Andrew received his Master of Arts in Musical Theatre Writing from Goldsmiths College-University of London in 2012 and is also a graduate of the advanced BMI Lehman Engel Musical Theater Writing workshop in NYC. He wrote the music for But I’m a Cheerleader, the Musical, with lyricist Bill Augustin, which was a finalist for the Jerry Bock Award, was part of the ASCAP Workshop in May 2005, and won the Audience Award for "Best Musical" at the 2005 New York Musical Theatre Festival. A career highlight was doing a reading of the show in London in 2013 with Tony-Award winning director Jerry Mitchell. He also wrote the music for the 10-minute musical Delilah at the Raw Impressions workshop and Some Snap which premiered at the Metropolitan Playhouse in New York. He has also written numerous cabaret pieces including two songs for Ziegfield's Folly, a one man show for Michael Ziegfield in NYC, a one-act parody called Come Dine With a Top Chef in Hell’s Kitchen and a commissioned song for the Red, Hot, Mamas (all with lyricist Bill Augustin). Currently, he’s working on The Death..and Life..of Mary Shelley with lyricist John Atkins and book writer Joan Ross Sorkin. Classical compositions include two choral works, a wedding psalm, and chamber works, including the incidental music to a 12-minute contemporary dance piece entitled Goddess in 3.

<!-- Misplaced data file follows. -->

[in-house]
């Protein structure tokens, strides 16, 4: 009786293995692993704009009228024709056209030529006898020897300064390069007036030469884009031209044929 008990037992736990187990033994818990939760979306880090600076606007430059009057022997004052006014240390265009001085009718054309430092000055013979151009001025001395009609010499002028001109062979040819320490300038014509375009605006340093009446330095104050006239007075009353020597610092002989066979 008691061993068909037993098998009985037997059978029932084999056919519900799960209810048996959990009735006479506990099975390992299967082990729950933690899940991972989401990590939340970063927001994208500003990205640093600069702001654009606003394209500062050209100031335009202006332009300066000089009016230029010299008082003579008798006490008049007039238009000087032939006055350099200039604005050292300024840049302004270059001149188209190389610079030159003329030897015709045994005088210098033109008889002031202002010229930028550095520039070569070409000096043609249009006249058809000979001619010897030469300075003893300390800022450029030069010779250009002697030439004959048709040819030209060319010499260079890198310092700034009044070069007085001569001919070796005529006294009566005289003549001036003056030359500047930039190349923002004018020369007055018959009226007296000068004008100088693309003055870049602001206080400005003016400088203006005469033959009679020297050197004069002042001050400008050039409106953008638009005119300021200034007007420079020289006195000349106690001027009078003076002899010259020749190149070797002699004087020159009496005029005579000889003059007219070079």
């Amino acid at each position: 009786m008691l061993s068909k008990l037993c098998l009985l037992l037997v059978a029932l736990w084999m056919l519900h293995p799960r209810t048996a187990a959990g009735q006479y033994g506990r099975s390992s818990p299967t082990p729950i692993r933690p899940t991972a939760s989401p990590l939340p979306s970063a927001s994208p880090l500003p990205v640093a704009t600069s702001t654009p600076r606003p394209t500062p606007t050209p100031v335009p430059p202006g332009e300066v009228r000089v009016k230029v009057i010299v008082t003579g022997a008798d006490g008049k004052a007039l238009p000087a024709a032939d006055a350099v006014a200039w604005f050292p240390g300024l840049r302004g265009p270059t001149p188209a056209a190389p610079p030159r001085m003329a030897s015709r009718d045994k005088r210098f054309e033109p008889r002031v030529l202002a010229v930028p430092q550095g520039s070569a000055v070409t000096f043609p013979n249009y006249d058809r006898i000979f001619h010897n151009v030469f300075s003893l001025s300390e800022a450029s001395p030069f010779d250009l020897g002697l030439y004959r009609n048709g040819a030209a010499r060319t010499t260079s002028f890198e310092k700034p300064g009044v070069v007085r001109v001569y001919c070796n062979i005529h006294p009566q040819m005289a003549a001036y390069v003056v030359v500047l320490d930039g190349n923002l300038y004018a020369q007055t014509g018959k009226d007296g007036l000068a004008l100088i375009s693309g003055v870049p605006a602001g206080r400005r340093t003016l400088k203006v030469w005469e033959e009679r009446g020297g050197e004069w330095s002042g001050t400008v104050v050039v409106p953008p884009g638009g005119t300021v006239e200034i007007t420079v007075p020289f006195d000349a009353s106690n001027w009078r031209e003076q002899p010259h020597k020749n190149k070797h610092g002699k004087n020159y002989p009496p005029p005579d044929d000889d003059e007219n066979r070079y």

But I’m a Cheerleader, the Musical - check out the News page for the latest on this fantastic musical!
New York Musical Theatre Festival-2005
“Mr. Abrams's score offers a well-tempered mix of catchy choruses and belty ballads, and Mr. Augustin's book has bolstered the film's affirmative agenda. The production, directed by Daniel Goldstein and choreographed by Wendy Seyb, looks well on its way to Broadway polish.”
~ Rob Kendt - New York Times
“Based on the 1999 cult film of the same title, But I'm a Cheerleader is a hilarious new musical comedy in the vein of shows like Hairspray and Bat Boy. Book writer and lyricist Bill Augustin has followed the basic plot of the movie and even lifted some of its best lines verbatim. He has also provided plenty of his own snappy dialogue and further develops some of the film's subplots and supporting characters. Andrew Abrams' pop-rock score is catchy and full of pep. As directed by Daniel Goldstein, the production has style, spunk, and a whole lot of heart.”